Title

Biomechanics of one-level anterior cervical discectomy and plating using two screws versus four screws

Document Type

Article

Abstract

Background context: Most one-level anterior cervical plates use two screws per vertebra (four screws in total). No study has addressed whether a simplified plate using one screw per vertebra is adequate for one-level fixation. Purpose: To compare stability achieved by four-screw and two-screw plates after discectomy and placement of interbody spacer. Study design: Nondestructive multidirectional flexibility tests were performed in three independent groups of cadaveric spines to assess spinal stability after instrumentation. Methods: Human cadaveric C4-C7 specimens were tested intact and after discectomy followed by placement of a polyetheretherketone interbody graft and an anterior plate. Rigid two-screw (n=8), semiconstrained four-screw (n=8), and rigid four-screw (n=8) plates were compared. Nonconstraining pure moments were applied under load control (maximum 1.5 Nm) to induce flexion, extension, lateral bending, and axial rotation, whereas vertebral motion was measured optoelectronically. Mean range of motion (ROM) was compared among groups. Results: All three plates significantly reduced ROM relative to normal in all directions of loading (p<.003). Mean ROMs±standard deviation (and corresponding intergroup p value) for rigid two-screw, semiconstrained four-screw, and rigid four-screw plates, respectively, were as follows: flexion: 2.6±2.0°, 1.8±1.1°, 1.8±0.8° (p=.46); extension: 2.5±2.6°, 2.1±1.3°, 1.4±1.3° (p=.45); lateral bending: 1.8±1.0°, 1.3±1.0°, 1.1±0.5° (p=.29); axial rotation: 2.9±1.9°, 1.6±0.9°, 1.5±0.7° (p=.08). Despite a tendency for the rigid two-screw plate to allow more motion than the four-screw plates, there was no significant difference among groups during any loading mode. Conclusions: In terms of immediate postoperative cervical stability after one-level discectomy and placement of an interbody spacer, the rigid two-screw plate performed comparably to conventional rigid four-screw and semiconstrained four-screw plates. Further research on relative fatigue endurance of the different plate types is also needed. © 2011 Elsevier Inc. All rights reserved.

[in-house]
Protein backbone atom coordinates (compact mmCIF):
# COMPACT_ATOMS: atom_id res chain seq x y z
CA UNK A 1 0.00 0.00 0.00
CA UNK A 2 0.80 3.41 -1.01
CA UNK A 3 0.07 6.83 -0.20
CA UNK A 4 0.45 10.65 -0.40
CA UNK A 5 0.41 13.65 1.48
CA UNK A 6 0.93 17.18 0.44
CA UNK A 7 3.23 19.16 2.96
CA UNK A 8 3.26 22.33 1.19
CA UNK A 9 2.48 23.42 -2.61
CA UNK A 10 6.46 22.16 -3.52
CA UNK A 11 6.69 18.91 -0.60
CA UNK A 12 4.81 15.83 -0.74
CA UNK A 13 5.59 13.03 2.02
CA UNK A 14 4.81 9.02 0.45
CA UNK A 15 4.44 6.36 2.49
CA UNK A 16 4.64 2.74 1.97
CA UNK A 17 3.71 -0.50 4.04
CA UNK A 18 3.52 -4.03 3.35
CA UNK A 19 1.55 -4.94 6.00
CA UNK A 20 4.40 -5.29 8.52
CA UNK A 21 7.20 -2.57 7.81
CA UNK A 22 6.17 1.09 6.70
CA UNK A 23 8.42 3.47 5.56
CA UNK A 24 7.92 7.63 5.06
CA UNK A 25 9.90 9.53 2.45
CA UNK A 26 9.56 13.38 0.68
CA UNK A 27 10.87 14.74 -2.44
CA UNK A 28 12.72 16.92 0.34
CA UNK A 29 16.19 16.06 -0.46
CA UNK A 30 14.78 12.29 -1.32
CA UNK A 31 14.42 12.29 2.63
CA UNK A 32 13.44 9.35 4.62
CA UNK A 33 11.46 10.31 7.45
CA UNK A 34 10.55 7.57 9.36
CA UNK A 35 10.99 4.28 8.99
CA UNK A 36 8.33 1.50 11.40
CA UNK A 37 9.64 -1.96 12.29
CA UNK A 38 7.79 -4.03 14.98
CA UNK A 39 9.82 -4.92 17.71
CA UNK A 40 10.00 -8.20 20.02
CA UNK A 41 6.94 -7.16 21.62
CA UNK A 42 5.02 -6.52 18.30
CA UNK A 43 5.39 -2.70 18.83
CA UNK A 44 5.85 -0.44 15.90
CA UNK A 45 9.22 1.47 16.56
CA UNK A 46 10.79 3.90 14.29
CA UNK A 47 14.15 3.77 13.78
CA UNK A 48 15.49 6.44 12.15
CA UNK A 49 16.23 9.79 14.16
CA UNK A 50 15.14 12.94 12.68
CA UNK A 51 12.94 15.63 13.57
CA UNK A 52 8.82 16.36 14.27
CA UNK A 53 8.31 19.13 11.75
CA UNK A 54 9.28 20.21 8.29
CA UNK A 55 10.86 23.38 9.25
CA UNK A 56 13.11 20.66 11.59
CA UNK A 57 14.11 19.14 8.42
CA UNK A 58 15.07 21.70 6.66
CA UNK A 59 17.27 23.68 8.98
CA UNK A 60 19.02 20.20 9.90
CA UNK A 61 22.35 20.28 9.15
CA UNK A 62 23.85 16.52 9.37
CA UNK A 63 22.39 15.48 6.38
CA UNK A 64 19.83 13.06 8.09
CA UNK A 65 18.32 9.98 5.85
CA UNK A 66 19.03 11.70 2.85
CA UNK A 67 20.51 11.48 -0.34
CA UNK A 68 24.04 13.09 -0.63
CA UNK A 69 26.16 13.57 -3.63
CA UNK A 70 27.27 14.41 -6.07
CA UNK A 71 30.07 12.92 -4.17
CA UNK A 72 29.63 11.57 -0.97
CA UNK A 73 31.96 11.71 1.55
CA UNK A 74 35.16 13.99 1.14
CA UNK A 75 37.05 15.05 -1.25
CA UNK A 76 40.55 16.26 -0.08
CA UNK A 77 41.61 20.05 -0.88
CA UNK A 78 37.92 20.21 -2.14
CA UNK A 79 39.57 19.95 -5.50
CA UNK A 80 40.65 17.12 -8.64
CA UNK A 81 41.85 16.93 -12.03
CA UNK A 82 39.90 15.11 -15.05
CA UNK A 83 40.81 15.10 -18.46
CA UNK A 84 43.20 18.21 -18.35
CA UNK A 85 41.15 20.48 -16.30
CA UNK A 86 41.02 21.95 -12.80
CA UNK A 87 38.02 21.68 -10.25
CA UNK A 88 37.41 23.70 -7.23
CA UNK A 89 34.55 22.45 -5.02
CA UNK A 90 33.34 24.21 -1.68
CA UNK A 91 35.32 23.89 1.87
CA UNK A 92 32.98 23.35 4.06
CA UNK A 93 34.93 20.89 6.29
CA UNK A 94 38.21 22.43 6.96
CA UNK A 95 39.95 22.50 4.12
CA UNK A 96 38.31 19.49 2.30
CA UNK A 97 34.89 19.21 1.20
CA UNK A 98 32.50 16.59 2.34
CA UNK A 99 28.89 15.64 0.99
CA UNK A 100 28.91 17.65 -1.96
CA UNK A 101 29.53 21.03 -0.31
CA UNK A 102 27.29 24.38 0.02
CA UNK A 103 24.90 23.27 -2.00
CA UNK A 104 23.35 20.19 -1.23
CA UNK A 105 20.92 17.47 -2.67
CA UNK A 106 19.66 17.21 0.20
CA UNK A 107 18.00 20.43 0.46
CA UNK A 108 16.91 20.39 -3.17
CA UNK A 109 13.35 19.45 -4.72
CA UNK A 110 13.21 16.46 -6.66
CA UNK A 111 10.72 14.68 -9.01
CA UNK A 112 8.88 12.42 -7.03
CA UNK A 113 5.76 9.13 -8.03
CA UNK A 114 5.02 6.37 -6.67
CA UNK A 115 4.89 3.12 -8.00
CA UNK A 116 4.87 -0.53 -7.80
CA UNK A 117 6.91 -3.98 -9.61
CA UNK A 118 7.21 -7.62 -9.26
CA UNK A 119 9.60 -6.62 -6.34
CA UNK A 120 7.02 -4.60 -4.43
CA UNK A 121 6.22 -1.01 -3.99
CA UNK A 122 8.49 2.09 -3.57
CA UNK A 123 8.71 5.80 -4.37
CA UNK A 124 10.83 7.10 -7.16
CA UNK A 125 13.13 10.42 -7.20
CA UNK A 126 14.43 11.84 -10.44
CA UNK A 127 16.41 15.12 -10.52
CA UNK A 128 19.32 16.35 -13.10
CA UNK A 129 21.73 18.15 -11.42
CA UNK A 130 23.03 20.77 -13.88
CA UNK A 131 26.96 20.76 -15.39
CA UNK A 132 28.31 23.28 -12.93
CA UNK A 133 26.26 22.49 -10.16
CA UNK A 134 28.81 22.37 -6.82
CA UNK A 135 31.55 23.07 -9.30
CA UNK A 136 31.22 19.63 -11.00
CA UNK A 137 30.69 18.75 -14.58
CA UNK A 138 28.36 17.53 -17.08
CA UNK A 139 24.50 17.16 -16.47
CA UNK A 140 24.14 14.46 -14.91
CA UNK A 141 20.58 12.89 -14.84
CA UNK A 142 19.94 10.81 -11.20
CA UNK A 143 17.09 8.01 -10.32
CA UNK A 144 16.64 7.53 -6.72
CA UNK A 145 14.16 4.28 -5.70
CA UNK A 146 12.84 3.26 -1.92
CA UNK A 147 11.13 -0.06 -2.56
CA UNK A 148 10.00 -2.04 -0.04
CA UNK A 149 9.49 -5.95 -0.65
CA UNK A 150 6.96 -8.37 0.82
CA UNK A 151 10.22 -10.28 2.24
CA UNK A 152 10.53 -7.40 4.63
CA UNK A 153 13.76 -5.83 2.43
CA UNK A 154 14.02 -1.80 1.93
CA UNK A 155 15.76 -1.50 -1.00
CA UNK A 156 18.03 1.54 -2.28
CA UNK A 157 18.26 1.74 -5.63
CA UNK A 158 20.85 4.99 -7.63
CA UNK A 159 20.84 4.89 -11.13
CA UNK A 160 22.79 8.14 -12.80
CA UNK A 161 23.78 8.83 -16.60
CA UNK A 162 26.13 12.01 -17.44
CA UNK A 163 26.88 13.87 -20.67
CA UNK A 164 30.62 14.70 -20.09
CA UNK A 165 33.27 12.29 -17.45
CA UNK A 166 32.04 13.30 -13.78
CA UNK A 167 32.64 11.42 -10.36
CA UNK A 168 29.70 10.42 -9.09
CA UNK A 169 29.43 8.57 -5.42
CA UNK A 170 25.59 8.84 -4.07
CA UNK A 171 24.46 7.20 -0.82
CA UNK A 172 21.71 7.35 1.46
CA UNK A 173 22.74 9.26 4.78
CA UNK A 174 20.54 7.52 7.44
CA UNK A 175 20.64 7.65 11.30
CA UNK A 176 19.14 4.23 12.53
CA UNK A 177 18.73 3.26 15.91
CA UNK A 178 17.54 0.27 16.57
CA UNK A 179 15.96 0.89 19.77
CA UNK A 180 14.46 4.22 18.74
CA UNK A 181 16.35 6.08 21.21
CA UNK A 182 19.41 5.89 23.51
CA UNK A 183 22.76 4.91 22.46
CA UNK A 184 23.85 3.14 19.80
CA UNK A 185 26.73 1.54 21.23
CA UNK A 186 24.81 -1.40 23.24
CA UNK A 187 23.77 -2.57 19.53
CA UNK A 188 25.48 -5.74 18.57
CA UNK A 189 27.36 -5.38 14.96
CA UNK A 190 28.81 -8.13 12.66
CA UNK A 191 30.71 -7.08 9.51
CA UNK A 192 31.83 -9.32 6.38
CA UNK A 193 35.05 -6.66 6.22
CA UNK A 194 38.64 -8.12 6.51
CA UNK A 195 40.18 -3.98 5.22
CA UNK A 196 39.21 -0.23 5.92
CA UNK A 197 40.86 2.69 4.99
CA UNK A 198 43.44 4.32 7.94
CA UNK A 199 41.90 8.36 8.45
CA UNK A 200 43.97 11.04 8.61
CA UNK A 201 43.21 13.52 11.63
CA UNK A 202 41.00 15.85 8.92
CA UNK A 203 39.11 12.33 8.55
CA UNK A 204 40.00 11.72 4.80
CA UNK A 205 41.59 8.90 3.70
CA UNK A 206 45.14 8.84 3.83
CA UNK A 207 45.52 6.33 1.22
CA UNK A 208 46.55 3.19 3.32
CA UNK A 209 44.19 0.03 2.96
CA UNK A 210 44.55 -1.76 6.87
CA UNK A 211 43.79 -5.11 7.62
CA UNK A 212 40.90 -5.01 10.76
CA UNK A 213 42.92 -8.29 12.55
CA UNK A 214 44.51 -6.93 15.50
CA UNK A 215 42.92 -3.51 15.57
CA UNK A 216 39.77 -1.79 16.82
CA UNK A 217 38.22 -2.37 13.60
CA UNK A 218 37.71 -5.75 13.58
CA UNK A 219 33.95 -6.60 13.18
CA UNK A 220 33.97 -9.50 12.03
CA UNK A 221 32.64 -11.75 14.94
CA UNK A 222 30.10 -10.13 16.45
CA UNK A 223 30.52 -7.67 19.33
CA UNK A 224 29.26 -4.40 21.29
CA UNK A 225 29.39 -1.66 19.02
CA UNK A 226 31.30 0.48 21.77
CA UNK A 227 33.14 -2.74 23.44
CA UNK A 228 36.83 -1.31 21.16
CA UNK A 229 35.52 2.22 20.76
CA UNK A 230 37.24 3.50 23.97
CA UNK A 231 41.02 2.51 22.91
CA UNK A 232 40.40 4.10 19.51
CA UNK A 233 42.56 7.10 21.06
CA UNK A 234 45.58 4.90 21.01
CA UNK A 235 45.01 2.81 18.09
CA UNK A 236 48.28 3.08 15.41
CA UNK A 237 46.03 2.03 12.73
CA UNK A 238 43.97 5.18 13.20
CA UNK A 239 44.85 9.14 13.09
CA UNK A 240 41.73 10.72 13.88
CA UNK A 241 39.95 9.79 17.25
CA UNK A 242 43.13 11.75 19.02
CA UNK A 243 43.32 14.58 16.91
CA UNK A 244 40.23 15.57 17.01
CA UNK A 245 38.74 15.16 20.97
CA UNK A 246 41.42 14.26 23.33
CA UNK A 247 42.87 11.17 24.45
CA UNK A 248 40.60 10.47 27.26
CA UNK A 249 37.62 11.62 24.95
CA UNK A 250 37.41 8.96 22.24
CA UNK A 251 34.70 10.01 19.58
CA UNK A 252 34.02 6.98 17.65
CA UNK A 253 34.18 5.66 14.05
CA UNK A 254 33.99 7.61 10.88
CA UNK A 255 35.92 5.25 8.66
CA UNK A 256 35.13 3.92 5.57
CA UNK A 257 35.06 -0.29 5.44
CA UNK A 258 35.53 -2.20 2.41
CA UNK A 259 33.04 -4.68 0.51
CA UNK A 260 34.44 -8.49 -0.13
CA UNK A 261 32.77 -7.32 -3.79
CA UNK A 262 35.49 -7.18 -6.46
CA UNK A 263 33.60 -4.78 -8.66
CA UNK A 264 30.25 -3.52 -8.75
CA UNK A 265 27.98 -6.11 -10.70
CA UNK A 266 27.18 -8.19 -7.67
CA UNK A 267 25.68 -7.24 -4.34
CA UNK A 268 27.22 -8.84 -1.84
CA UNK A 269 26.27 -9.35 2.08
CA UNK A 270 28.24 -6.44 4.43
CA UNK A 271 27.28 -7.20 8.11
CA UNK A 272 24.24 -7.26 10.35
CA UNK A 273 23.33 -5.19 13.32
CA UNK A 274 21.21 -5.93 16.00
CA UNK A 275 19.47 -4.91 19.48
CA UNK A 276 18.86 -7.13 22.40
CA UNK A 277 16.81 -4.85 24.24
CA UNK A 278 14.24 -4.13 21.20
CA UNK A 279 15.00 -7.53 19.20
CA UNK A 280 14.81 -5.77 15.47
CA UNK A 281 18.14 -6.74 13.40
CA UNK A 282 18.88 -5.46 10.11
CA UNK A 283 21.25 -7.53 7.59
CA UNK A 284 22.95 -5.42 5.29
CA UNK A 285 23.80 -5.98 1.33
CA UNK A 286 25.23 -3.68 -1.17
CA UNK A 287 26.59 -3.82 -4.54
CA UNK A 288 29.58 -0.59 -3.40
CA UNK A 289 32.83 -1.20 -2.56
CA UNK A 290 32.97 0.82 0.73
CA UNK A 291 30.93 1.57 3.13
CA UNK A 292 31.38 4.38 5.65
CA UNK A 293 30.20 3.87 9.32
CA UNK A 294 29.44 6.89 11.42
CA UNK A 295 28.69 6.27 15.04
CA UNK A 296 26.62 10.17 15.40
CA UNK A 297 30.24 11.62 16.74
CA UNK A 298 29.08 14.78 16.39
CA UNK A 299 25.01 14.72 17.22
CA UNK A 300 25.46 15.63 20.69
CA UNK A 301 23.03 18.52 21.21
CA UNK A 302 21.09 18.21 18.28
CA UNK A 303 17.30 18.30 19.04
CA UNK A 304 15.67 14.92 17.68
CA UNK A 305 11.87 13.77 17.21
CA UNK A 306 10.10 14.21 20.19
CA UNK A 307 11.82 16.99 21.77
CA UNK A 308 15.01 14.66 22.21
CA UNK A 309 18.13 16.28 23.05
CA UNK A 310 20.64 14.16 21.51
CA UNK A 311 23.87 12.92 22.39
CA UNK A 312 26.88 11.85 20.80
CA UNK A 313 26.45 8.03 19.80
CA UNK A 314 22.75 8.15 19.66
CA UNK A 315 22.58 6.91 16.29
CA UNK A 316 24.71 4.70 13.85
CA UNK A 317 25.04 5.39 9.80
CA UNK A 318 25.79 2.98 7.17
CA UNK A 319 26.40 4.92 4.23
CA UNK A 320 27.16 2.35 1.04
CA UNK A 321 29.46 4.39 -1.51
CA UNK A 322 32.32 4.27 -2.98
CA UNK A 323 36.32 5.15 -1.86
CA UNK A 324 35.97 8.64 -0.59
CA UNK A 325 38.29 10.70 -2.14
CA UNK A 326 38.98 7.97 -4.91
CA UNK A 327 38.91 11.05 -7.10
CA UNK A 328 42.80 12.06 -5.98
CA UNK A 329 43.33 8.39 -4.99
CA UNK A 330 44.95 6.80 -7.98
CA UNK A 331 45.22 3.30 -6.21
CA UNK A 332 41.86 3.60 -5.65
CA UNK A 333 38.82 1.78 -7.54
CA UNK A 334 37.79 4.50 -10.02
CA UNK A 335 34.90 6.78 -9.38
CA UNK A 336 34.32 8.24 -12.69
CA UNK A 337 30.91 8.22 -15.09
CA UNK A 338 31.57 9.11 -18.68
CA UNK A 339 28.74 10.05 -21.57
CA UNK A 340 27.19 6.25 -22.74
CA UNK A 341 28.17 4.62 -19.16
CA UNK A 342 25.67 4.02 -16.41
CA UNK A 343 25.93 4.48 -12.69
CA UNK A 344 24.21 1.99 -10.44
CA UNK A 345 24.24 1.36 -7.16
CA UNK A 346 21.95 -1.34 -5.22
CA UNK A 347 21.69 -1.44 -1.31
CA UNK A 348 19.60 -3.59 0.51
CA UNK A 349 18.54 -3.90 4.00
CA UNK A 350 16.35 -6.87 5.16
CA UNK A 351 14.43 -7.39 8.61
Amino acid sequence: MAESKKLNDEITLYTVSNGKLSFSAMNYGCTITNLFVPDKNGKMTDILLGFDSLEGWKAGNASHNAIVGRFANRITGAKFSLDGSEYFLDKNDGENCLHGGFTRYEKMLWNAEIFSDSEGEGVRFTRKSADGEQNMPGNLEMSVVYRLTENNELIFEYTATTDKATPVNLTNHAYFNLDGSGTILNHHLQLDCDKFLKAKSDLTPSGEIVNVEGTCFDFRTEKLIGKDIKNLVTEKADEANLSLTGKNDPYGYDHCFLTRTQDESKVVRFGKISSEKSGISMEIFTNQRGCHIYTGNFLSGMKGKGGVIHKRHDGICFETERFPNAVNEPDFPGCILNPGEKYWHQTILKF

Publication Date

3-1-2011

Publication Title

Spine Journal

ISSN

15299430

Volume

11

Issue

3

First Page

234

Last Page

240

PubMed ID

21377606

Digital Object Identifier (DOI)

10.1016/j.spinee.2011.01.027

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